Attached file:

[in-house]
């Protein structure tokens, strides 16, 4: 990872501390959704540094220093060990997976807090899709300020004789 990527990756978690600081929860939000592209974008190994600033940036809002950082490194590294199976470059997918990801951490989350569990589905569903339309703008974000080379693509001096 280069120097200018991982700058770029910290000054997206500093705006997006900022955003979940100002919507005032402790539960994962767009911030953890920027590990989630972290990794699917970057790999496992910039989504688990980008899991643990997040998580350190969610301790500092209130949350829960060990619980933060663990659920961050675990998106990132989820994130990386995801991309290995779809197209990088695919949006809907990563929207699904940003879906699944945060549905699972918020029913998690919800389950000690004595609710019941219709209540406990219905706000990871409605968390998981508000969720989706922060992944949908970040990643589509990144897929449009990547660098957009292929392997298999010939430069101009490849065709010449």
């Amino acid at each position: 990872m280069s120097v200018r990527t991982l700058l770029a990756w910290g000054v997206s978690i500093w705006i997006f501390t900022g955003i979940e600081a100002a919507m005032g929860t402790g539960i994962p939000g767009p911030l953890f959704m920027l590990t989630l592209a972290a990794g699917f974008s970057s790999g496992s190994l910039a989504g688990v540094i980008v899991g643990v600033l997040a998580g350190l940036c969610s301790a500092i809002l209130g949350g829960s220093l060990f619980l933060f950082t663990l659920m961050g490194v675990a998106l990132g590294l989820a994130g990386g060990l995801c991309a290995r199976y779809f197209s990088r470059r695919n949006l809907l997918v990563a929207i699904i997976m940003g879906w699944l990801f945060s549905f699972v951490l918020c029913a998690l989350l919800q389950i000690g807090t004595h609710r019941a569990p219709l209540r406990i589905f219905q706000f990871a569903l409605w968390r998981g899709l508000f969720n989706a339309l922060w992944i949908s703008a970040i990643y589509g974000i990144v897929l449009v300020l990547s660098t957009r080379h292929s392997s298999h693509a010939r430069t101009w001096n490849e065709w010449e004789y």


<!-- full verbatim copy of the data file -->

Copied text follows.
[in-house]
């Protein structure tokens, strides 16, 4: 990872501390959704540094220093060990997976807090899709300020004789 990527990756978690600081929860939000592209974008190994600033940036809002950082490194590294199976470059997918990801951490989350569990589905569903339309703008974000080379693509001096 280069120097200018991982700058770029910290000054997206500093705006997006900022955003979940100002919507005032402790539960994962767009911030953890920027590990989630972290990794699917970057790999496992910039989504688990980008899991643990997040998580350190969610301790500092209130949350829960060990619980933060663990659920961050675990998106990132989820994130990386995801991309290995779809197209990088695919949006809907990563929207699904940003879906699944945060549905699972918020029913998690919800389950000690004595609710019941219709209540406990219905706000990871409605968390998981508000969720989706922060992944949908970040990643589509990144897929449009990547660098957009292929392997298999010939430069101009490849065709010449």
């Amino acid at each position: 990872m280069s120097v200018r990527t991982l700058l770029a990756w910290g000054v997206s978690i500093w705006i997006f501390t900022g955003i979940e600081a100002a919507m005032g929860t402790g539960i994962p939000g767009p911030l953890f959704m920027l590990t989630l592209a972290a990794g699917f974008s970057s790999g496992s190994l910039a989504g688990v540094i980008v899991g643990v600033l997040a998580g350190l940036c969610s301790a500092i809002l209130g949350g829960s220093l060990f619980l933060f950082t663990l659920m961050g490194v675990a998106l990132g590294l989820a994130g990386g060990l995801c991309a290995r199976y779809f197209s990088r470059r695919n949006l809907l997918v990563a929207i699904i997976m940003g879906w699944l990801f945060s549905f699972v951490l918020c029913a998690l989350l919800q389950i000690g807090t004595h609710r019941a569990p219709l209540r406990i589905f219905q706000f990871a569903l409605w968390r998981g899709l508000f969720n989706a339309l922060w992944i949908s703008a970040i990643y589509g974000i990144v897929l449009v300020l990547s660098t957009r080379h292929s392997s298999h693509a010939r430069t101009w001096n490849e065709w010449e004789y």